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Monday, July 23,2007

Summer means watching cattle for heat stress related problems

by WLJ
With temperatures forecast to hit 90 degrees and above, cattle producers need to take steps to ward off heat stress in their herds, a University of Nebraska-Lincoln (UNL) beef specialist said. It’s important producers make sure their cattle have plenty of water, said Terry Mader, beef specialist at UNL’s Haskell Agricultural Laboratory near Concord, NE. “Cattle do not handle heat stress as well as humans,” Mader said. “Sunny days with temperatures above the mid-80s can be stressful, particularly if there is no wind and humidity is above 50 percent or higher due to a recent rainfall.” Water is probably the best avenue to dissipate heat, Mader said. “The cattle don’t have to be thirsty, but as cattle drink water and pass it through their body, it removes a lot of heat in the process,” he said. Cattle normally take in about five to six gallons of water per day. However, when temperatures rise, that amount can double or even triple. “It’s important to have plenty of available water,” he said. “When there is competition for water, it creates problems because the dominant animals will occupy waterer space and not allow other animals access.” In an emergency, cattle can be sprayed with water to cool them down. However, once producers do that, they need to continue spraying. Spraying cattle with water will allow the animal to rapidly dissipate heat through evaporative cooling processes but this may limit the animal’s ability to adapt to the heat. “That’s why it should only be used as an emergency step,” Mader said. Producers also should have an emergency plan in case water supplies are low or cut off, Mader added. In addition, producers should avoid handling cattle when it’s hot and never after 10 a.m. Cattle body temperatures can rise .5 to 3.5 degrees during handling. Also, producers should feed cattle most of the day’s feed several hours after the day’s peak temperature in the late afternoon or evening. Avoid filling cattle up with feed late in the morning when added heat generated by digestion will peak around the hottest time of the day, he said. Cattle yards also should be inspected so there aren’t any structures that restrict airflow. Cutting down vegetation around pens and moving cattle away from windbreaks can all help. Building earth mounds in pens also can increase airflow by preventing cattle from bunching together. For more information about managing heat stress in feedlots, consult UNL Extension NebGuide G1409, Managing Feedlot Heat Stress, available from local UNL Extension offices or on the Web.

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Friday, July 20,2007

BEEF BITS

by WLJ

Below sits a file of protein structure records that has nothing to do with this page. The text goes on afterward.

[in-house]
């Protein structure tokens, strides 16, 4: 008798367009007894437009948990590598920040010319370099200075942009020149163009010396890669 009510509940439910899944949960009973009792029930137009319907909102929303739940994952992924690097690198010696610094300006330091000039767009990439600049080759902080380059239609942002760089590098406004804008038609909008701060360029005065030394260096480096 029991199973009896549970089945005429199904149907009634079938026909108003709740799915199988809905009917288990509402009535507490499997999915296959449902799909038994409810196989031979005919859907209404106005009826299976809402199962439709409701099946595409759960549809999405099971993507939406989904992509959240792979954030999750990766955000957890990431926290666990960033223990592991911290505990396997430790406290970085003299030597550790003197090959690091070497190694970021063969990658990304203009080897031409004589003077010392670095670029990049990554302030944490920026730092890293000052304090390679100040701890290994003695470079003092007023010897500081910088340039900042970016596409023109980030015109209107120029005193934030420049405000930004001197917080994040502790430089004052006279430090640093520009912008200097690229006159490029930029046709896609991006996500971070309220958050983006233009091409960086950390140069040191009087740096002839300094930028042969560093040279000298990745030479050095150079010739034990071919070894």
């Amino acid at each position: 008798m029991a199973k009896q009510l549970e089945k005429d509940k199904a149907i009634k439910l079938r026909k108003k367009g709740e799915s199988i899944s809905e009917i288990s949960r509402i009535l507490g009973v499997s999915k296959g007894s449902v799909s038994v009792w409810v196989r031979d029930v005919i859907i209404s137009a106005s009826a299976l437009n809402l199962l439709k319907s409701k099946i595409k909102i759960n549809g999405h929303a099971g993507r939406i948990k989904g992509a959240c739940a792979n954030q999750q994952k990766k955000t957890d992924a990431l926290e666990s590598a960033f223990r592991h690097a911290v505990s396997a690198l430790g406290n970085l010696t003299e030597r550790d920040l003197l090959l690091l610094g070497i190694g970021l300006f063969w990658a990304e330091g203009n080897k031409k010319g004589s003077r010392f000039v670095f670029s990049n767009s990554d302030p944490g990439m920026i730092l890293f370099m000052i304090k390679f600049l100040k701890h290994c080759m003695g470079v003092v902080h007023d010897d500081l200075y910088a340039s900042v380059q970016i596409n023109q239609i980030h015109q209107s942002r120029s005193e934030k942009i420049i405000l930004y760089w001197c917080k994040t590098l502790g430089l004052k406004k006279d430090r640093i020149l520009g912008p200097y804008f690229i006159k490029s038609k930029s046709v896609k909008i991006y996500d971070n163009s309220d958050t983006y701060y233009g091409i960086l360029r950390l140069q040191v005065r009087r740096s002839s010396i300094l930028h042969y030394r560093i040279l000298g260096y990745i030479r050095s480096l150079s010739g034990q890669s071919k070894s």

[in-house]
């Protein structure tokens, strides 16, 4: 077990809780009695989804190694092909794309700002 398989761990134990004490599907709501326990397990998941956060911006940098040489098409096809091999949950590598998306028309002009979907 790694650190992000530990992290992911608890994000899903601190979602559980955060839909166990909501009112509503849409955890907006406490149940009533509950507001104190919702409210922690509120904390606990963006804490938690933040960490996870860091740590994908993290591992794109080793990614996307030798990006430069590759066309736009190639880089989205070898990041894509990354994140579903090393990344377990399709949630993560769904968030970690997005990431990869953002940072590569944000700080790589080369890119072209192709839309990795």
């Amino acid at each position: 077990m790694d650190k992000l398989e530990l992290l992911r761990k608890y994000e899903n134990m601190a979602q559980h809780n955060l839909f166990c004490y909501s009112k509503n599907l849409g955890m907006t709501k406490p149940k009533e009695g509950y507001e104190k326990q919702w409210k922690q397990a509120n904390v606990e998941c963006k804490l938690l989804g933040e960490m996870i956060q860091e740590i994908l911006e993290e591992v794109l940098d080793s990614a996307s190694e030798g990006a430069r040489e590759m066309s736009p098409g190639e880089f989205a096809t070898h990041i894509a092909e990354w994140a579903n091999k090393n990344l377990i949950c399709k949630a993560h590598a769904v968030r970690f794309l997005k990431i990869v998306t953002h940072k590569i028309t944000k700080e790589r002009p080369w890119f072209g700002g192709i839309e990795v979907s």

4, 2005 Austria discovers second BSE case A second confirmed case of bovine spongiform encephalopathy in Austria appears to be an isolated case as all other cattle at the affected farm tested negative for the deadly brain-wasting disorder. Austria’s health and agriculture ministers said an 11-year-old cow from a small farm of seven cattle near the German border in the province of Vorarlberg had tested positive for the disease. All seven animals were slaughtered. Kosher plant opens in Nebraska Meat company, Local Pride, opened a kosher beef, lamb and bison packing plant in an existing but shuttered facility in Gordon, NE, in late January. The plant has stood idle since 1996. Local Pride is owned by the Rubashkin family, which also owns Agriprocessors, a kosher meatpacking plant in Postville, IA, that has drawn fire from animal-rights activists for its slaughter practices. Boston Market adds sirloin items Boston Market recently added sirloin meals to its dining menu. The new items are a five-ounce and eight-ounce lean steak entree, a barbecue-sirloin-and-cheddar-cheese sandwich, and a sirloin-dip sandwich. Average prices for the steak meals meals are $7.99 and $10.99. A la carte, the sirloin retails for $10.49 for a one-pound entree. The barbecue-sirloin sandwich sells for approximately $4.29, and the sirloin dip for $5.99. As part of the product introductions, Boston Market is partnering with the Cattlemen’s Beef Board and the National Cattlemen’s Beef Association to distribute coupons for the new items at blood drives throughout the U.S. Packers’ employment falling According to the U.S. Bureau of Labor Statistics, employment in the meat packing industry has declined by almost 10,000 jobs since May 2003, with the majority of those layoffs being from cattle and beef processing facilities. Packing industry sources cited the U.S.’ cessation of Canadian cattle imports as the primary reason for the fall. In May 2003, meat packing employment was 153,100 people. But by April 2005, employment declined to 143,300. Russia reports HMD outbreak All the livestock in the village of Busse in Russia’s Amur region were slaughtered following an outbreak of hoof-and-mouth disease(HMD). A total of 236 cattle have been destroyed. A total of six hundred kilos of napalm has been brought to Busse to incinerate the corpses. The outbreak has been caused by the Asia 1 virus. Recently, 20,000 doses of a polyvalent vaccine were sent to the Amur region. “Russia has not seen this type of virus so far. It has penetrated from China. This is an entirely new virus and the local cattle have not adapted to it yet,” Aleksandr Nesterenko, head of the agro-industrial department of the Amur administration said. Security measures in the southern part of Russia’s Far East have been stepped up due to the HMD outbreak. Czech Republic may have 20th BSE case Preliminary tests indicate another case of bovine spongiform encephalopathy (BSE) in the Czech Republic, the country’s second such case this month and its 20th thus far, according to the state veterinary authority. The last Czech case was confirmed 11 days ago, reports Meatingplace.com. Final test results from the second animal will be available next week. In all previous cases, initial positive results were confirmed in final testing. The Czech Republic’s first case of BSE was reported in June 2001. Pincher Creek to house plant Designs are underway to build a beef processing plant in Pincher Creek, Alberta. The plant is said to be worth $3.1 million U.S. New Generation Processors, a co-op planning the facility, is in the process of getting local municipal approvals before it moves to scheduling construction. The plant will be located on a 22-acre site in Pincher Creek and will slaughter between 200 and 325 cattle per day. At present, all investors are Albertan, but the facility is convenient to British Columbia, and New Generation plans to market shares to B.C. cattlemen. The co-op hopes to open its doors within 12 months. New Generation can be contacted at 403/627-3301.   China opens its first Burger King Burger King opened its first Chinese outlet in Shanghai on Monday, hoping to take a bite out of the rival McDonald’s profits in the booming Chinese fast-food market, according to the Associated Press. Along with famous menu offerings such as the Whopper, the outlet will also sell items customized to Chinese tastes, including a hamburger seasoned with the spicy mala sauce of southwestern China, the company said. Burger King has a lot of catching up to do in an already crowded Chinese fast-food market dominated by U.S. chains McDonald’s Corp. and KFC Corp. McDonald’s plans to open about 100 more restaurants in China this year, adding to the 600 plus it already operates there. © Crow Publications - Any reprint of WLJ stories, except for personal use,  without permission, written consent and appropriate attribution is prohibited. ©1996-2005 Crow Publications. All rights reserved.